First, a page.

The virtual citizens of SimCity 2000 had to write in to the local newspaper to express their concerns to the mayor, but today’s tech-savvy modern folk can immediately broadcast their qualms with shameless Twitter knock-off, Chirper. It may be annoying for some, but is easy enough to disable if you’re the kind of mayor who’d prefer their denizens to make an appointment. Each citizen is modelled and you can follow them from their home to work and on their daily errands; you can even rename them if you’d like. In fact, pretty much every artifact in the game can be given a new personal (or hilarious) moniker.
For such a complex entity with many variables to track and adjust, managing a virtual city is and remains surprisingly calming and therapeutic. It’s rewarding just to locate and zoom in on a burning building only to hear the squeal of a siren and see a fire-truck pulling up outside, already on the case, proof incarnate that your city is functioning like a well-oiled machine, more than the sum of its parts. There will, however, inevitably come a time when your best efforts to rectify a problem aren’t enough, and you step back to see things aren’t as they should be. Maybe your low-capacity roads are choking the city’s traffic. Maybe you didn’t allot enough green space and your citizens are clouded with pollution’s grimy haze. Whatever the reason, sometimes you have to realise and accept when its better to start again, to destroy what you have created, and begin again armed with a greater understanding. The Tibetan art of sand painting teaches acceptance that all complex entities are impermanent by literally wiping the slate clean soon after each mandala is completed; so it must be with your city.
There are minor niggles about certain aspects of the interface - for example, multiple bus routes are hard to plan as the interface by default shows all stops and routes at once in the same colour. There’s no day/night cycle (yet); it sure would be nice to sail along the streets bathed in the neon glow of shop signs. Hardcore simulation fans may find the default difficulty setting extremely forgiving at letting you develop your city in the early stages without too much risk or complexity, but a hard mode is available if you want the challenge. On the other end of the spectrum, if you want to sandbox and build freely without worrying about money or resources, you can do that too. There’s no multiplayer, but given this was the problem that crippled the last SimCity, the devs can’t be faulted for keeping solitary what has traditionally been a single-player genre anyway. Outside interaction and trade with neighbouring cities is also simulated, so your city won't be ruined by the bad decisions of a random player with little to no investment in the game.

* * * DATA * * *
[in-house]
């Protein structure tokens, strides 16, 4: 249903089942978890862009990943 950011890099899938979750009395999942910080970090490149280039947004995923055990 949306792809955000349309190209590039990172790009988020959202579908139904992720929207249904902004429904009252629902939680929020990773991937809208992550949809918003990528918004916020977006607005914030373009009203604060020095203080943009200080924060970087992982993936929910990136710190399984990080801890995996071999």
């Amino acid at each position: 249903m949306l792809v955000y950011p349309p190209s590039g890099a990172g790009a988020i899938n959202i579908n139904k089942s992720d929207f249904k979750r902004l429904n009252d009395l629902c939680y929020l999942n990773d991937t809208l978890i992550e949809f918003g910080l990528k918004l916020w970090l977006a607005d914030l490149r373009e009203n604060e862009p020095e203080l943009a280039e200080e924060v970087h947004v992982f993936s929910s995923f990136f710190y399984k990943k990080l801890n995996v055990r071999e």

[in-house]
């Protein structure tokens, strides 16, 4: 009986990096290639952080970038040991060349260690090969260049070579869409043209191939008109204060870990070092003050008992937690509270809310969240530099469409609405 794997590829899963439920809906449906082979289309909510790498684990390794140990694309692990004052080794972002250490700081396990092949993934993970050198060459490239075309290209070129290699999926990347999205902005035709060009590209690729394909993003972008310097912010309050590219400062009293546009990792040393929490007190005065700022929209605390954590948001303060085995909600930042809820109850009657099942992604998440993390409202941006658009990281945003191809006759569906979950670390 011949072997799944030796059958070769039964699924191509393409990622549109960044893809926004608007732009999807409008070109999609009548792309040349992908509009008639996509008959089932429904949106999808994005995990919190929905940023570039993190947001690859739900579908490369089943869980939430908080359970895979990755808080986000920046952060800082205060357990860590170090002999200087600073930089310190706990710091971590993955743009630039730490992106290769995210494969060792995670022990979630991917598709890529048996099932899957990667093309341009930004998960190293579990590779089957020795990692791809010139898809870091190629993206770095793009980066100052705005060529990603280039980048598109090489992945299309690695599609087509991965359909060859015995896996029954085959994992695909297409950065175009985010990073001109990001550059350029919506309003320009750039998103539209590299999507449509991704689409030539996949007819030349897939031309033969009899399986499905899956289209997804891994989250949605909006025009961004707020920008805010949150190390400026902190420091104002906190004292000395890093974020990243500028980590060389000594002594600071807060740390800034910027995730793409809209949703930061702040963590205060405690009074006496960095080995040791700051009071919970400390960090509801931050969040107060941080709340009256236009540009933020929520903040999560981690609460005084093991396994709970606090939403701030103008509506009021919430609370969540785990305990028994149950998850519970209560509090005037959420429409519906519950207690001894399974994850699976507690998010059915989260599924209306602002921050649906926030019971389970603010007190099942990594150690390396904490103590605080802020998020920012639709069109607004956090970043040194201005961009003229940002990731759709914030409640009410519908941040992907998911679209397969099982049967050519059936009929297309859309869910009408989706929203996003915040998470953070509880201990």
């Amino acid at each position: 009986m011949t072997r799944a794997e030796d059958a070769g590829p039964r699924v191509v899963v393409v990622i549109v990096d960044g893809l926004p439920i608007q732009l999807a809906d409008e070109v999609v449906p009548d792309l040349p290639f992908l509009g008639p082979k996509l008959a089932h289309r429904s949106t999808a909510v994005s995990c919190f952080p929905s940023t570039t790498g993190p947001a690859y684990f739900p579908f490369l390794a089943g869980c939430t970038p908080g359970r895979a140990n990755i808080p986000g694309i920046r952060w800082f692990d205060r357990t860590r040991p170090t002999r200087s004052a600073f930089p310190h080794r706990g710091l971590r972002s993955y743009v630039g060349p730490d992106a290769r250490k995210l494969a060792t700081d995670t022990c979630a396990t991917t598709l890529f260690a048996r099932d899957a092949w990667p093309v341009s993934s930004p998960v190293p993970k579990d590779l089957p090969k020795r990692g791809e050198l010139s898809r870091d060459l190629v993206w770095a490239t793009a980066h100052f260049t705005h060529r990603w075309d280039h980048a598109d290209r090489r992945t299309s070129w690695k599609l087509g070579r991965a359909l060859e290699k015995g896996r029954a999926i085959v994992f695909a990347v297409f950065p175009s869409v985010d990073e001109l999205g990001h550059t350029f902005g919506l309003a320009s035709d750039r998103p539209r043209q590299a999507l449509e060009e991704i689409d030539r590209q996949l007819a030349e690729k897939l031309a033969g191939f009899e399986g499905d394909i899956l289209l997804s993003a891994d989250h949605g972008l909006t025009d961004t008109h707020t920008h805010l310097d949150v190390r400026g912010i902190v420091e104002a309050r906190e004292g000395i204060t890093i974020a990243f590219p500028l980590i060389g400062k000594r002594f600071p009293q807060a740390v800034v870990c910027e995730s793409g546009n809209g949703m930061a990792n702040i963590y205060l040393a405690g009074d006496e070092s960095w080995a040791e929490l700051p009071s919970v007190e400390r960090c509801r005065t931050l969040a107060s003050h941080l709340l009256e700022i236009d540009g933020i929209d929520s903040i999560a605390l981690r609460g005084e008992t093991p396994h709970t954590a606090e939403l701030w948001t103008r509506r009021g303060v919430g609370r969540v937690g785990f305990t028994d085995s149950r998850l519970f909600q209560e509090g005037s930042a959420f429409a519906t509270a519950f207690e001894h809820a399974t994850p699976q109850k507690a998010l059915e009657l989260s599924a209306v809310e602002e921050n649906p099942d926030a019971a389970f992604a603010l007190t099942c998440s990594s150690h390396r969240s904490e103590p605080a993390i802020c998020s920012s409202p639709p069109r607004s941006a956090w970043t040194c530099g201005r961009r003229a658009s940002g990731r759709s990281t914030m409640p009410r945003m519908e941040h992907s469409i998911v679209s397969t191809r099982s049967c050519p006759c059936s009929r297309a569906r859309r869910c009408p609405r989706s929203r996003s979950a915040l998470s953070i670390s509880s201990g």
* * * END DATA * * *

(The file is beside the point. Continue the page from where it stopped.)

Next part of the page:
None of these issues are serious enough to impede enjoyment of the game, and publishers Paradox have a fine tradition of supporting their games with patches and DLC long after release. There’s enough great content here to let your inner Ben Wyatt run rampant, and the freedom to evolve and update your creation for years to come. It’s a shame that Maxis folded the way it did, but the baton has been passed. Rejoice, mini-mayors, for the city-builder is born anew.
In the scant time that has elapsed since this game has been out, the Steam Workshop already lists over twenty THOUSAND mods and assets for Skylines, ranging from simple workflow assists like automatically bulldozing derelict buildings, to a first person camera mod, to Instagram-style colour filters. Virtual architects have constructed thousands of buildings you can immediately add to your city, including famous landmarks to more generic items like football fields and corner shops. This isn’t even counting the free tunnel and European buildings DLC that Colossal Order have planned for the near future, and that’s just for starters. Fan sites such as skylinescity.com are already up and running with many players working together to make a great game even better. Obviously many of these are in varying states of completion and should be incorporated at your own risk, but all the ones I have tried so far have worked exactly as described. Expect more additional content than your eyes could ever see as the player base continues to expand.